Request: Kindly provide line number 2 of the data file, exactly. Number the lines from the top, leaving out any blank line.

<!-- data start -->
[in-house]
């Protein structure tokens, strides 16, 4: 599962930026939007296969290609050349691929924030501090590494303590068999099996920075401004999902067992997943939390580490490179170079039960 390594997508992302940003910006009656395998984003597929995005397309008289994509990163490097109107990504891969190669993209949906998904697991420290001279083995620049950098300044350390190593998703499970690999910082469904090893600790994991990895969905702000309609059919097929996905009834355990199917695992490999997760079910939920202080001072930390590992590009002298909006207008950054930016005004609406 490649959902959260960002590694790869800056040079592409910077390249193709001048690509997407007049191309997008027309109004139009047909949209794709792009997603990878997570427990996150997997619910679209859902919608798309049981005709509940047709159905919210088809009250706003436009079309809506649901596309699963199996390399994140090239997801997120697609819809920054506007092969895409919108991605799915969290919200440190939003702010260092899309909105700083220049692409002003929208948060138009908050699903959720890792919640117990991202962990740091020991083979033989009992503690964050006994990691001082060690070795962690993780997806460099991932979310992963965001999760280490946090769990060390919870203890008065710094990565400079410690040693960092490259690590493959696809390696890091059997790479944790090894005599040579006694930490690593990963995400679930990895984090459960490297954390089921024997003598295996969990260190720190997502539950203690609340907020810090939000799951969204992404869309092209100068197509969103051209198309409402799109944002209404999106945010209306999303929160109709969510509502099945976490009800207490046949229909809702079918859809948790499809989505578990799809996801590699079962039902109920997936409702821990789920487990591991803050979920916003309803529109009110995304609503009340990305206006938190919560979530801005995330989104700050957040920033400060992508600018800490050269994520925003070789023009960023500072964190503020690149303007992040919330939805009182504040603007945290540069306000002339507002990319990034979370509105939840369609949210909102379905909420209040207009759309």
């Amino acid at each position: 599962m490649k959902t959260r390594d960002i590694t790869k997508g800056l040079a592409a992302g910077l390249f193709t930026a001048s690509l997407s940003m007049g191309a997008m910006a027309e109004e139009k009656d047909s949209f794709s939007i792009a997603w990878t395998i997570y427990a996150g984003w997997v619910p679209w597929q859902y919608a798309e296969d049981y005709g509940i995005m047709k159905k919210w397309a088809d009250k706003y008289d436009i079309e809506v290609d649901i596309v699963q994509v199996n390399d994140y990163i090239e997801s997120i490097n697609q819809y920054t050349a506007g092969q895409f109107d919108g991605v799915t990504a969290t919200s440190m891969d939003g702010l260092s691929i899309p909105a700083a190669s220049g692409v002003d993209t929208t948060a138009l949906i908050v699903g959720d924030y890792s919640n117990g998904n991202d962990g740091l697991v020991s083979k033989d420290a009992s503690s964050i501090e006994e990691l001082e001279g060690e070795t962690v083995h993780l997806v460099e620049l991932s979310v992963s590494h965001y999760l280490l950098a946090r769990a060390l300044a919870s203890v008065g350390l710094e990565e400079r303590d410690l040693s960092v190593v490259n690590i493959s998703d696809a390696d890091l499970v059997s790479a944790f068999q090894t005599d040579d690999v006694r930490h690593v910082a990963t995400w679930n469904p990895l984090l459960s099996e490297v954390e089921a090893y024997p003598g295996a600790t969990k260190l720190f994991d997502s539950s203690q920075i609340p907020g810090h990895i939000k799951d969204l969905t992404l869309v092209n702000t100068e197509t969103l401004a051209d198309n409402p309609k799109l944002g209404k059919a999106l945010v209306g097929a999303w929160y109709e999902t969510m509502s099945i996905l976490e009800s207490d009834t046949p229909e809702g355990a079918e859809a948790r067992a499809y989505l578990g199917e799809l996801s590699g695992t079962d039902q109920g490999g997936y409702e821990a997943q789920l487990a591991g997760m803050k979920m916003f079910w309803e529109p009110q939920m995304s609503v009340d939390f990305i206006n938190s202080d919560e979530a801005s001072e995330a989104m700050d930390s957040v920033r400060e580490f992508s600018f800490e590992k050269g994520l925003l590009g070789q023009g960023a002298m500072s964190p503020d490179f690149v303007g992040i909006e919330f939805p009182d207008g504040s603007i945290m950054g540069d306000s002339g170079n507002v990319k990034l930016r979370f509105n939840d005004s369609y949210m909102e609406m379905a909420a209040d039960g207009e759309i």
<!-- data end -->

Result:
């Protein structure tokens, strides 16, 4: 599962930026939007296969290609050349691929924030501090590494303590068999099996920075401004999902067992997943939390580490490179170079039960 390594997508992302940003910006009656395998984003597929995005397309008289994509990163490097109107990504891969190669993209949906998904697991420290001279083995620049950098300044350390190593998703499970690999910082469904090893600790994991990895969905702000309609059919097929996905009834355990199917695992490999997760079910939920202080001072930390590992590009002298909006207008950054930016005004609406 490649959902959260960002590694790869800056040079592409910077390249193709001048690509997407007049191309997008027309109004139009047909949209794709792009997603990878997570427990996150997997619910679209859902919608798309049981005709509940047709159905919210088809009250706003436009079309809506649901596309699963199996390399994140090239997801997120697609819809920054506007092969895409919108991605799915969290919200440190939003702010260092899309909105700083220049692409002003929208948060138009908050699903959720890792919640117990991202962990740091020991083979033989009992503690964050006994990691001082060690070795962690993780997806460099991932979310992963965001999760280490946090769990060390919870203890008065710094990565400079410690040693960092490259690590493959696809390696890091059997790479944790090894005599040579006694930490690593990963995400679930990895984090459960490297954390089921024997003598295996969990260190720190997502539950203690609340907020810090939000799951969204992404869309092209100068197509969103051209198309409402799109944002209404999106945010209306999303929160109709969510509502099945976490009800207490046949229909809702079918859809948790499809989505578990799809996801590699079962039902109920997936409702821990789920487990591991803050979920916003309803529109009110995304609503009340990305206006938190919560979530801005995330989104700050957040920033400060992508600018800490050269994520925003070789023009960023500072964190503020690149303007992040919330939805009182504040603007945290540069306000002339507002990319990034979370509105939840369609949210909102379905909420209040207009759309």